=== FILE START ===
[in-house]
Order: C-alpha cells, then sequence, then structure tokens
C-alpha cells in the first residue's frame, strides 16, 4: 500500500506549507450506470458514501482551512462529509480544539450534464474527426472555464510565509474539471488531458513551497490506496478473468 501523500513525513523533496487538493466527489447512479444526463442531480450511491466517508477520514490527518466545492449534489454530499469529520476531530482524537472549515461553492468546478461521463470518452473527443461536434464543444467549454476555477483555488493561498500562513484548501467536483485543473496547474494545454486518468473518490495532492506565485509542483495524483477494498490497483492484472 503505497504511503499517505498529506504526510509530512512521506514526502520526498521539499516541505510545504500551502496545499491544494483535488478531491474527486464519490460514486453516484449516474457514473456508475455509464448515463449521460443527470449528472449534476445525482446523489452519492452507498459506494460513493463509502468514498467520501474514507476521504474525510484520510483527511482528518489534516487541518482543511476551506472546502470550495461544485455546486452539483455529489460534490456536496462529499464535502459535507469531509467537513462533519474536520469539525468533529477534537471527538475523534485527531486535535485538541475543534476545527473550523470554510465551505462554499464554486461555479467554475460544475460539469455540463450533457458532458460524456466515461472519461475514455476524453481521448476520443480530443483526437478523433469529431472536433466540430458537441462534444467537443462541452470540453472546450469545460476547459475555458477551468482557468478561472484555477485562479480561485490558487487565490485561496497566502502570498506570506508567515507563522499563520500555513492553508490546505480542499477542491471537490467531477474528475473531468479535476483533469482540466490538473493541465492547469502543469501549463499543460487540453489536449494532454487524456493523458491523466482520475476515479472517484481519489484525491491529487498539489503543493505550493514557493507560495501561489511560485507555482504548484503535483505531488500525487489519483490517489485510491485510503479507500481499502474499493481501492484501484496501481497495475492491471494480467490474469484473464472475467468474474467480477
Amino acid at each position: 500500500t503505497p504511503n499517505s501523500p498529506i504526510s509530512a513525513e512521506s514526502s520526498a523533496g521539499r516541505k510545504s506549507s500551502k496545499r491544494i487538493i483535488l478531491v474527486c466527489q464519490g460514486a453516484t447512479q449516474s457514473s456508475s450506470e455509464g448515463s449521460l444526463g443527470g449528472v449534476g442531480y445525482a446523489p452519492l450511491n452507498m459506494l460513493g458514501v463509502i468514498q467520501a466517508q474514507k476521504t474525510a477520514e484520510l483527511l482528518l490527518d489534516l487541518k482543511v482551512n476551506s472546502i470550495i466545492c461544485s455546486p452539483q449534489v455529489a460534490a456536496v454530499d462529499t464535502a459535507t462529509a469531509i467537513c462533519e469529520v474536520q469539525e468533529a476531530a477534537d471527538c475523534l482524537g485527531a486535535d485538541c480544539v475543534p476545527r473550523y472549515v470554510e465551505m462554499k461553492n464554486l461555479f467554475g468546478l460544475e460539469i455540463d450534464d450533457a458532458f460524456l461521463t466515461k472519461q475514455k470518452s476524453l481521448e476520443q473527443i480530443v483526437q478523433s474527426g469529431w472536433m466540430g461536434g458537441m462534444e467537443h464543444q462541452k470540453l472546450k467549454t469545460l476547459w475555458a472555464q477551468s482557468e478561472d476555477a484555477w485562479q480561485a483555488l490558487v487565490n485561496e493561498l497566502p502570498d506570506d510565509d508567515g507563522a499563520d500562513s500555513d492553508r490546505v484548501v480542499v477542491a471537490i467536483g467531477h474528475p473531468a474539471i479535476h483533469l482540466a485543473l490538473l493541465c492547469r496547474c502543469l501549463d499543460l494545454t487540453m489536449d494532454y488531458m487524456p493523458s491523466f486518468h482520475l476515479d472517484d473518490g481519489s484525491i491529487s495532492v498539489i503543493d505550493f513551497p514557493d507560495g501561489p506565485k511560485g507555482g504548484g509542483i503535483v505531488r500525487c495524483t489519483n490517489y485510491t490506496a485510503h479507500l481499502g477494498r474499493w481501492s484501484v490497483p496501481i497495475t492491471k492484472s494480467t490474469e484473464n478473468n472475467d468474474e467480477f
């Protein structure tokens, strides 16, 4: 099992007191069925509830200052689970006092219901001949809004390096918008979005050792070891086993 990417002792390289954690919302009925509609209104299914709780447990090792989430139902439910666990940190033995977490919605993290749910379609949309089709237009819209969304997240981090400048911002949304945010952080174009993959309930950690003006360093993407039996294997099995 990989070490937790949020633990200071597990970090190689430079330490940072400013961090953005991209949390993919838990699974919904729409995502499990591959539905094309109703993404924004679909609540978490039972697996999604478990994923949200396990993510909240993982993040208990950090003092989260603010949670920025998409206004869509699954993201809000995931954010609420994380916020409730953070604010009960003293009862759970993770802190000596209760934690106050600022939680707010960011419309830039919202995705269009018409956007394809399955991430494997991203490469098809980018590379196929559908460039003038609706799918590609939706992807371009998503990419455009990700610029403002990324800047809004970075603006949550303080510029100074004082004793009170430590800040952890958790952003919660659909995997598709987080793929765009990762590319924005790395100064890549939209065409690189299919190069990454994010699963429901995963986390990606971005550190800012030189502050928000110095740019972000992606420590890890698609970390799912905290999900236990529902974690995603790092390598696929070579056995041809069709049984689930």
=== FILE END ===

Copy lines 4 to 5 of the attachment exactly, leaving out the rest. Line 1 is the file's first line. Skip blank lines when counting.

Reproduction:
Amino acid at each position: 500500500t503505497p504511503n499517505s501523500p498529506i504526510s509530512a513525513e512521506s514526502s520526498a523533496g521539499r516541505k510545504s506549507s500551502k496545499r491544494i487538493i483535488l478531491v474527486c466527489q464519490g460514486a453516484t447512479q449516474s457514473s456508475s450506470e455509464g448515463s449521460l444526463g443527470g449528472v449534476g442531480y445525482a446523489p452519492l450511491n452507498m459506494l460513493g458514501v463509502i468514498q467520501a466517508q474514507k476521504t474525510a477520514e484520510l483527511l482528518l490527518d489534516l487541518k482543511v482551512n476551506s472546502i470550495i466545492c461544485s455546486p452539483q449534489v455529489a460534490a456536496v454530499d462529499t464535502a459535507t462529509a469531509i467537513c462533519e469529520v474536520q469539525e468533529a476531530a477534537d471527538c475523534l482524537g485527531a486535535d485538541c480544539v475543534p476545527r473550523y472549515v470554510e465551505m462554499k461553492n464554486l461555479f467554475g468546478l460544475e460539469i455540463d450534464d450533457a458532458f460524456l461521463t466515461k472519461q475514455k470518452s476524453l481521448e476520443q473527443i480530443v483526437q478523433s474527426g469529431w472536433m466540430g461536434g458537441m462534444e467537443h464543444q462541452k470540453l472546450k467549454t469545460l476547459w475555458a472555464q477551468s482557468e478561472d476555477a484555477w485562479q480561485a483555488l490558487v487565490n485561496e493561498l497566502p502570498d506570506d510565509d508567515g507563522a499563520d500562513s500555513d492553508r490546505v484548501v480542499v477542491a471537490i467536483g467531477h474528475p473531468a474539471i479535476h483533469l482540466a485543473l490538473l493541465c492547469r496547474c502543469l501549463d499543460l494545454t487540453m489536449d494532454y488531458m487524456p493523458s491523466f486518468h482520475l476515479d472517484d473518490g481519489s484525491i491529487s495532492v498539489i503543493d505550493f513551497p514557493d507560495g501561489p506565485k511560485g507555482g504548484g509542483i503535483v505531488r500525487c495524483t489519483n490517489y485510491t490506496a485510503h479507500l481499502g477494498r474499493w481501492s484501484v490497483p496501481i497495475t492491471k492484472s494480467t490474469e484473464n478473468n472475467d468474474e467480477f
């Protein structure tokens, strides 16, 4: 099992007191069925509830200052689970006092219901001949809004390096918008979005050792070891086993 990417002792390289954690919302009925509609209104299914709780447990090792989430139902439910666990940190033995977490919605993290749910379609949309089709237009819209969304997240981090400048911002949304945010952080174009993959309930950690003006360093993407039996294997099995 990989070490937790949020633990200071597990970090190689430079330490940072400013961090953005991209949390993919838990699974919904729409995502499990591959539905094309109703993404924004679909609540978490039972697996999604478990994923949200396990993510909240993982993040208990950090003092989260603010949670920025998409206004869509699954993201809000995931954010609420994380916020409730953070604010009960003293009862759970993770802190000596209760934690106050600022939680707010960011419309830039919202995705269009018409956007394809399955991430494997991203490469098809980018590379196929559908460039003038609706799918590609939706992807371009998503990419455009990700610029403002990324800047809004970075603006949550303080510029100074004082004793009170430590800040952890958790952003919660659909995997598709987080793929765009990762590319924005790395100064890549939209065409690189299919190069990454994010699963429901995963986390990606971005550190800012030189502050928000110095740019972000992606420590890890698609970390799912905290999900236990529902974690995603790092390598696929070579056995041809069709049984689930």